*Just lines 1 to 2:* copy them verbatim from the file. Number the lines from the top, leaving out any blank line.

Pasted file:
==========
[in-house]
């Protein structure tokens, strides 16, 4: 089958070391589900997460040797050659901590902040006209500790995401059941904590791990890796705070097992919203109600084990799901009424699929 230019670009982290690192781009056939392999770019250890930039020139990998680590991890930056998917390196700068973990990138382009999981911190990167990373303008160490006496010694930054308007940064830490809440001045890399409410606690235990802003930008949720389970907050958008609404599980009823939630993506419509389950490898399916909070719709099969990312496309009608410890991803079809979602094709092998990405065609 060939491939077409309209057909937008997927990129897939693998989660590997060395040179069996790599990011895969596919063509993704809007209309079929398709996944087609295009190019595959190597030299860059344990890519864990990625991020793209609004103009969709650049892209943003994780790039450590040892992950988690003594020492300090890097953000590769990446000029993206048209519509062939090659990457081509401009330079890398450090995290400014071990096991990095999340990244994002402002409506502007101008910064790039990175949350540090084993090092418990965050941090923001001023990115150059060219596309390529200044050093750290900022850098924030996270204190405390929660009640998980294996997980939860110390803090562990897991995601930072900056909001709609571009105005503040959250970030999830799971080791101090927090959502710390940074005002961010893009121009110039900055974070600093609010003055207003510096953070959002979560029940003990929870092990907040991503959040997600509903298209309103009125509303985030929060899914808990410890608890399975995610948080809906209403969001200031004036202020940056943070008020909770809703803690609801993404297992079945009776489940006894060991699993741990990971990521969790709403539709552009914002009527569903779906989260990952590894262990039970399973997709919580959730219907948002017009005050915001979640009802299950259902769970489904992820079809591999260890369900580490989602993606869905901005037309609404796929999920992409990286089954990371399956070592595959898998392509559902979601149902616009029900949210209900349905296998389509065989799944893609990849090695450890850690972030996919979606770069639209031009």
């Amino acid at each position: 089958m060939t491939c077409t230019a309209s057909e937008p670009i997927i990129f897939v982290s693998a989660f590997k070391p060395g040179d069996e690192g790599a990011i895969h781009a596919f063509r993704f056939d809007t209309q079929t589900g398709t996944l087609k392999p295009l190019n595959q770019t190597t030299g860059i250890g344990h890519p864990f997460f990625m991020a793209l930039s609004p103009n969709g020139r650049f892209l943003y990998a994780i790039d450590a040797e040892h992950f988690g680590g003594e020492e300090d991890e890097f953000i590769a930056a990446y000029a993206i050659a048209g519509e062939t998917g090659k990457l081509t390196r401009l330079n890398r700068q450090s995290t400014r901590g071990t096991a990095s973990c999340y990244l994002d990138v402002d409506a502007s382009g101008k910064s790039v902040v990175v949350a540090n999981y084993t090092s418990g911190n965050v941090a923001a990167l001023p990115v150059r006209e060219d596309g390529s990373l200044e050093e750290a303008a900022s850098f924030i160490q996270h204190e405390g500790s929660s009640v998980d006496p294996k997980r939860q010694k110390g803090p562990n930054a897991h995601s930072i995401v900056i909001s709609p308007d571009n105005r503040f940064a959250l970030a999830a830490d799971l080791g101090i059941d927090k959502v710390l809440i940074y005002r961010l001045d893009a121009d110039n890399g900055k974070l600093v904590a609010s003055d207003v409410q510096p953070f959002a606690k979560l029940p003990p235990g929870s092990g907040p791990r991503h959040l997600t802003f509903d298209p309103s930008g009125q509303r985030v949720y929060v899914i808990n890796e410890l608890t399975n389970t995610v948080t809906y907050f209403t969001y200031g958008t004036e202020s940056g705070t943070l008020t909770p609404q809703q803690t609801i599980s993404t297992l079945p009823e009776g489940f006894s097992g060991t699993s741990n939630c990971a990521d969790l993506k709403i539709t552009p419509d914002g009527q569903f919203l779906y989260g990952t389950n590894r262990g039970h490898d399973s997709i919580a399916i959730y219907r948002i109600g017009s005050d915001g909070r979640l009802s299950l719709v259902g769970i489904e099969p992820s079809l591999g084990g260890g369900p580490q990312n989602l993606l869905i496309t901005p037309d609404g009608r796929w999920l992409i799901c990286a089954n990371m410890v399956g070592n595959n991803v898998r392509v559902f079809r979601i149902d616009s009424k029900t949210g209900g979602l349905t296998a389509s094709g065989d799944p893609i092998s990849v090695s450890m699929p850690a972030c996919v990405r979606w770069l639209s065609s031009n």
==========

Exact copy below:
[in-house]
């Protein structure tokens, strides 16, 4: 089958070391589900997460040797050659901590902040006209500790995401059941904590791990890796705070097992919203109600084990799901009424699929 230019670009982290690192781009056939392999770019250890930039020139990998680590991890930056998917390196700068973990990138382009999981911190990167990373303008160490006496010694930054308007940064830490809440001045890399409410606690235990802003930008949720389970907050958008609404599980009823939630993506419509389950490898399916909070719709099969990312496309009608410890991803079809979602094709092998990405065609 060939491939077409309209057909937008997927990129897939693998989660590997060395040179069996790599990011895969596919063509993704809007209309079929398709996944087609295009190019595959190597030299860059344990890519864990990625991020793209609004103009969709650049892209943003994780790039450590040892992950988690003594020492300090890097953000590769990446000029993206048209519509062939090659990457081509401009330079890398450090995290400014071990096991990095999340990244994002402002409506502007101008910064790039990175949350540090084993090092418990965050941090923001001023990115150059060219596309390529200044050093750290900022850098924030996270204190405390929660009640998980294996997980939860110390803090562990897991995601930072900056909001709609571009105005503040959250970030999830799971080791101090927090959502710390940074005002961010893009121009110039900055974070600093609010003055207003510096953070959002979560029940003990929870092990907040991503959040997600509903298209309103009125509303985030929060899914808990410890608890399975995610948080809906209403969001200031004036202020940056943070008020909770809703803690609801993404297992079945009776489940006894060991699993741990990971990521969790709403539709552009914002009527569903779906989260990952590894262990039970399973997709919580959730219907948002017009005050915001979640009802299950259902769970489904992820079809591999260890369900580490989602993606869905901005037309609404796929999920992409990286089954990371399956070592595959898998392509559902979601149902616009029900949210209900349905296998389509065989799944893609990849090695450890850690972030996919979606770069639209031009």